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What I Wish I Knew About Keratoconus

What I Wish I Knew About Keratoconus

I'm Cheryl. I'm a retired medical transcriptionist who should have known more about Keratoconus.

So many things make sense now. I was diagnosed at age 35 by an optometrist, who just happened to have a corneal mapping machine. He described my corneas like "the Andes." In 1998, this was some fancy stuff, I’m pretty sure. Anyway, he says I have keratoconus and that I need contact lenses in order to see. Not just any lenses, but these hybrid things that were a hard lens in the middle and a soft lens skirt. Mine were called SoftPerm. I had to use a “plunger” to put them on and take them off. No one I knew had ever seen anything like these before.

That was the sum total of attention paid to my Keratoconus. I didn’t know the ramifications of that diagnosis. I blithely enjoyed the vision these lenses gave me and life went on.

In 2000, my job sent me to teach in India – so I packed up the hubs and the boys and off to India we went. Bangalore is a busy, growing city with lots of construction. The flat we were given was having an air conditioner installed, but first the workmen had to hand-chisel the marble. Chips of marble and dust and who knows what got into my lens and destroyed it. I never wore them again. When we came back to the US 9 months later, I didn’t get lenses and kept my glasses.

Fast forward to every eye exam over the last 15 years. I would accept “good enough” because there was always doubling. I’d tell the examiner I see a superscript over every letter. Not a peep from the eye guy, any of them over the years. I just figured this is as good as it’s going to get. I settled for that and functioned until I retired at 65. In the last few years and particularly this past year, my vision has deteriorated. I actually thought It was my computer and tried tightening up the text when I realized that it's me that’s blurry. It’s a good thing I touch type, because the keyboard is a red glowing blur. The text on the screen, the same. If I stick my face up to the screen, I am clear at about 3-1/2 inches.

So, somehow the penny dropped and I realized that this was that old Keratoconus. I finally put it all together and I wasn’t wrong.

Now I understand that it’s been there all the time and now it’s bad. I’ve had some eye scares before, but this one is a doozy. I have a collagen disorder, Ehlers-Danlos Syndrome, that causes me to dislocate my joints and detach my vitreous matter. Keratoconus is a visual complication of EDS. One day at work my vision became like lightning flashes and my central vision went away. Off to the retinal specialist, who followed it for 2 years. Retinas good. I worry about it happening, though.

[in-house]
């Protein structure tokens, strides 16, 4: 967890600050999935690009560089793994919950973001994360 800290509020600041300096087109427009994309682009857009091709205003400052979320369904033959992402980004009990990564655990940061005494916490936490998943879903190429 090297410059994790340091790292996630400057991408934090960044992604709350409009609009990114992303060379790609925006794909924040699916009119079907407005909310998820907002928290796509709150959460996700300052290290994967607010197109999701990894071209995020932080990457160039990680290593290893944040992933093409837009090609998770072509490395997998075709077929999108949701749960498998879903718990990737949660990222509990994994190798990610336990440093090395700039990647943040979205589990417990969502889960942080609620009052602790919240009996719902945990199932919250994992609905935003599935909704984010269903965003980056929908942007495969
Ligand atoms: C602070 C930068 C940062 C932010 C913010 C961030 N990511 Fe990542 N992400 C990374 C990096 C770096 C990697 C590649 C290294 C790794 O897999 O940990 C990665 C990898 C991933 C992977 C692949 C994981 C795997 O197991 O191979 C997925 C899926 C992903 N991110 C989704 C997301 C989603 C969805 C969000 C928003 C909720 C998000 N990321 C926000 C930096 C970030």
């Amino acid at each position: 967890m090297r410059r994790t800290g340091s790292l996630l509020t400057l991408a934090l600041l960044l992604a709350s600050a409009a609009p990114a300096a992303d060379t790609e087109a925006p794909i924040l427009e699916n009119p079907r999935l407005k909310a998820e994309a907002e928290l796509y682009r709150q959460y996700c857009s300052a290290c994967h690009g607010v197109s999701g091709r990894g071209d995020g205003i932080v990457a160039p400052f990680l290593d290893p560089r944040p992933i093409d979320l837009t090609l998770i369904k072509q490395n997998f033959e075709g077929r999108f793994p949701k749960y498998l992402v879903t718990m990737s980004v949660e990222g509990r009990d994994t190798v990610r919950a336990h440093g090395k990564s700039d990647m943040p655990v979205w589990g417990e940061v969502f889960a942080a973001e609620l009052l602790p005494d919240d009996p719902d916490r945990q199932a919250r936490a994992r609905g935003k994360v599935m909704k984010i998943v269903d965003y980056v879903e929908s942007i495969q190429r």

My maternal grandmother was plagued with eye problems. She was blind in one eye, due to spontaneously detached retinas at age 30 and it destroyed one eye. I knew she had limited vision, and had cataract surgery as well as a corneal transplant at the age of 80 years. No one ever said why she had the transplant, but I’d lay money that she had Keratoconus. I see her body bent over the chopping board or the sink, working as closely as she could. I see my own body bend to focus, then close one eye so I get the spoon into the tea. I have no depth perception. I walk very carefully and have fallen a few times. When I’m tired, I have to close one eye or I can’t watch TV or work on the laptop.

Maybe if the original diagnosing opto had said Keratoconus is an incurable disease that can make you need a corneal transplant, it might have rung some bell in my mind. I thought it was gone and that the contacts repaired it. I was so wrong.

Here I am at 68, unable to drive anymore, and requiring crosslinking in both eyes as well as cataract surgery in both eyes. My vision is not going to be good any time soon and I’m pretty shaken up.

I have had both of my adult sons tell their eye practitioners for them and my grandchildren to be aware. My grandchild is young and in eyeglasses already for astigmatism. I worry and pray I haven’t passed it on.

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